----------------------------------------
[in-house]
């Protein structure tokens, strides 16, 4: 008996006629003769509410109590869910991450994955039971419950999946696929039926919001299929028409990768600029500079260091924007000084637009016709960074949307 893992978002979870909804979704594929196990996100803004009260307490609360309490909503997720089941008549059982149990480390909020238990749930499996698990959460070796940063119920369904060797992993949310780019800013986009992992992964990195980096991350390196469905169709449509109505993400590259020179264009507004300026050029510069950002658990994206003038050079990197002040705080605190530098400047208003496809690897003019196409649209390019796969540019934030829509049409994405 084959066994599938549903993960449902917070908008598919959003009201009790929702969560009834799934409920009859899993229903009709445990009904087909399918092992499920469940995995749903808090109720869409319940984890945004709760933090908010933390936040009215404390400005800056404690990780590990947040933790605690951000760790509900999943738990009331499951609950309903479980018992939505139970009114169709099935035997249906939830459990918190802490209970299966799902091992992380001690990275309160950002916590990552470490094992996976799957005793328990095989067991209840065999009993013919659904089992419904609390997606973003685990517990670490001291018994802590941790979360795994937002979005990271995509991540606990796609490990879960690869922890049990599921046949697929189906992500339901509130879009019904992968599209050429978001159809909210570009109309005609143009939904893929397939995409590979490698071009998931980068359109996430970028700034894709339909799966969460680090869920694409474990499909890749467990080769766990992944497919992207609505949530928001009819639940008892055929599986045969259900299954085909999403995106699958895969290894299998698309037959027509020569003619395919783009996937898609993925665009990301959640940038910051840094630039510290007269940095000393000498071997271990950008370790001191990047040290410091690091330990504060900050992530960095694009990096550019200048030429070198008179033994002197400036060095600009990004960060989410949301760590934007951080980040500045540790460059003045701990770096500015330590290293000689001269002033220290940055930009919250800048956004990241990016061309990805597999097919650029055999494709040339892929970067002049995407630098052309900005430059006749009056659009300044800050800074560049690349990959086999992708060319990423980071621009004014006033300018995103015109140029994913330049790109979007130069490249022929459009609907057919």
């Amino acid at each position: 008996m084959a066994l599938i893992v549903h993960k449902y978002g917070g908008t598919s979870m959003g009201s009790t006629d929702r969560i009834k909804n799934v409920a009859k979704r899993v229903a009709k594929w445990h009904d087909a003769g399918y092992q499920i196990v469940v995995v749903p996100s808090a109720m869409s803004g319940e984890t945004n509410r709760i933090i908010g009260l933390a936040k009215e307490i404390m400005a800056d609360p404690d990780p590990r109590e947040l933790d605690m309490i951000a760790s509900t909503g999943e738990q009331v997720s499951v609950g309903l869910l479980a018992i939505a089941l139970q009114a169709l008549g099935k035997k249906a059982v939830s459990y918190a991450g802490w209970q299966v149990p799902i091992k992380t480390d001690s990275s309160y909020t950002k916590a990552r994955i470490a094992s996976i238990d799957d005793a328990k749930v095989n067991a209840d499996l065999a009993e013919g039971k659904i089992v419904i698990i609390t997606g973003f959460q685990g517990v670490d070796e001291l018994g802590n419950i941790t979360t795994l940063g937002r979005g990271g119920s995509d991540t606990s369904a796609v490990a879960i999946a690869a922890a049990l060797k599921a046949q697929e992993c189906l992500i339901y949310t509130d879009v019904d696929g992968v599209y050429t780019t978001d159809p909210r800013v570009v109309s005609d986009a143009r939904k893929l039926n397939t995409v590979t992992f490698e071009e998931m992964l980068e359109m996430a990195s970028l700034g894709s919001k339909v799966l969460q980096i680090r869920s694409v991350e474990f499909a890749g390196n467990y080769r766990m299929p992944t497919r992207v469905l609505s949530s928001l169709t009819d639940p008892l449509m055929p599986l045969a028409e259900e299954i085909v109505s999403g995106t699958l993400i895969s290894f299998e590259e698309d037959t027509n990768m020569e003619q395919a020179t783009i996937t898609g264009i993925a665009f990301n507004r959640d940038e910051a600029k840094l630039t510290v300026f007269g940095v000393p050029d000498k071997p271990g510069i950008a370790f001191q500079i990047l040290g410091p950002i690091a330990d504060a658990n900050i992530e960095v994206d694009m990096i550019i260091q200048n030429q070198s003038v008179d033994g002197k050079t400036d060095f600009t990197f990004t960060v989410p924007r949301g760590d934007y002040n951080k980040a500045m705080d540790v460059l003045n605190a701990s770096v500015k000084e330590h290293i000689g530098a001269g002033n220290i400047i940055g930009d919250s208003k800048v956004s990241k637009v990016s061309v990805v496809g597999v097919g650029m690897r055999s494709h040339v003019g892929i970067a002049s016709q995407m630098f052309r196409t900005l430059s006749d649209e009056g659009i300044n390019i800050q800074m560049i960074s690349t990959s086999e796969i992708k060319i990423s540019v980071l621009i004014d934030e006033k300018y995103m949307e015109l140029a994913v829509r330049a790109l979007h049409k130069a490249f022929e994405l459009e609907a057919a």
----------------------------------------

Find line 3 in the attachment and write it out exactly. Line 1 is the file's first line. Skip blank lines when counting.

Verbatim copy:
């Amino acid at each position: 008996m084959a066994l599938i893992v549903h993960k449902y978002g917070g908008t598919s979870m959003g009201s009790t006629d929702r969560i009834k909804n799934v409920a009859k979704r899993v229903a009709k594929w445990h009904d087909a003769g399918y092992q499920i196990v469940v995995v749903p996100s808090a109720m869409s803004g319940e984890t945004n509410r709760i933090i908010g009260l933390a936040k009215e307490i404390m400005a800056d609360p404690d990780p590990r109590e947040l933790d605690m309490i951000a760790s509900t909503g999943e738990q009331v997720s499951v609950g309903l869910l479980a018992i939505a089941l139970q009114a169709l008549g099935k035997k249906a059982v939830s459990y918190a991450g802490w209970q299966v149990p799902i091992k992380t480390d001690s990275s309160y909020t950002k916590a990552r994955i470490a094992s996976i238990d799957d005793a328990k749930v095989n067991a209840d499996l065999a009993e013919g039971k659904i089992v419904i698990i609390t997606g973003f959460q685990g517990v670490d070796e001291l018994g802590n419950i941790t979360t795994l940063g937002r979005g990271g119920s995509d991540t606990s369904a796609v490990a879960i999946a690869a922890a049990l060797k599921a046949q697929e992993c189906l992500i339901y949310t509130d879009v019904d696929g992968v599209y050429t780019t978001d159809p909210r800013v570009v109309s005609d986009a143009r939904k893929l039926n397939t995409v590979t992992f490698e071009e998931m992964l980068e359109m996430a990195s970028l700034g894709s919001k339909v799966l969460q980096i680090r869920s694409v991350e474990f499909a890749g390196n467990y080769r766990m299929p992944t497919r992207v469905l609505s949530s928001l169709t009819d639940p008892l449509m055929p599986l045969a028409e259900e299954i085909v109505s999403g995106t699958l993400i895969s290894f299998e590259e698309d037959t027509n990768m020569e003619q395919a020179t783009i996937t898609g264009i993925a665009f990301n507004r959640d940038e910051a600029k840094l630039t510290v300026f007269g940095v000393p050029d000498k071997p271990g510069i950008a370790f001191q500079i990047l040290g410091p950002i690091a330990d504060a658990n900050i992530e960095v994206d694009m990096i550019i260091q200048n030429q070198s003038v008179d033994g002197k050079t400036d060095f600009t990197f990004t960060v989410p924007r949301g760590d934007y002040n951080k980040a500045m705080d540790v460059l003045n605190a701990s770096v500015k000084e330590h290293i000689g530098a001269g002033n220290i400047i940055g930009d919250s208003k800048v956004s990241k637009v990016s061309v990805v496809g597999v097919g650029m690897r055999s494709h040339v003019g892929i970067a002049s016709q995407m630098f052309r196409t900005l430059s006749d649209e009056g659009i300044n390019i800050q800074m560049i960074s690349t990959s086999e796969i992708k060319i990423s540019v980071l621009i004014d934030e006033k300018y995103m949307e015109l140029a994913v829509r330049a790109l979007h049409k130069a490249f022929e994405l459009e609907a057919a």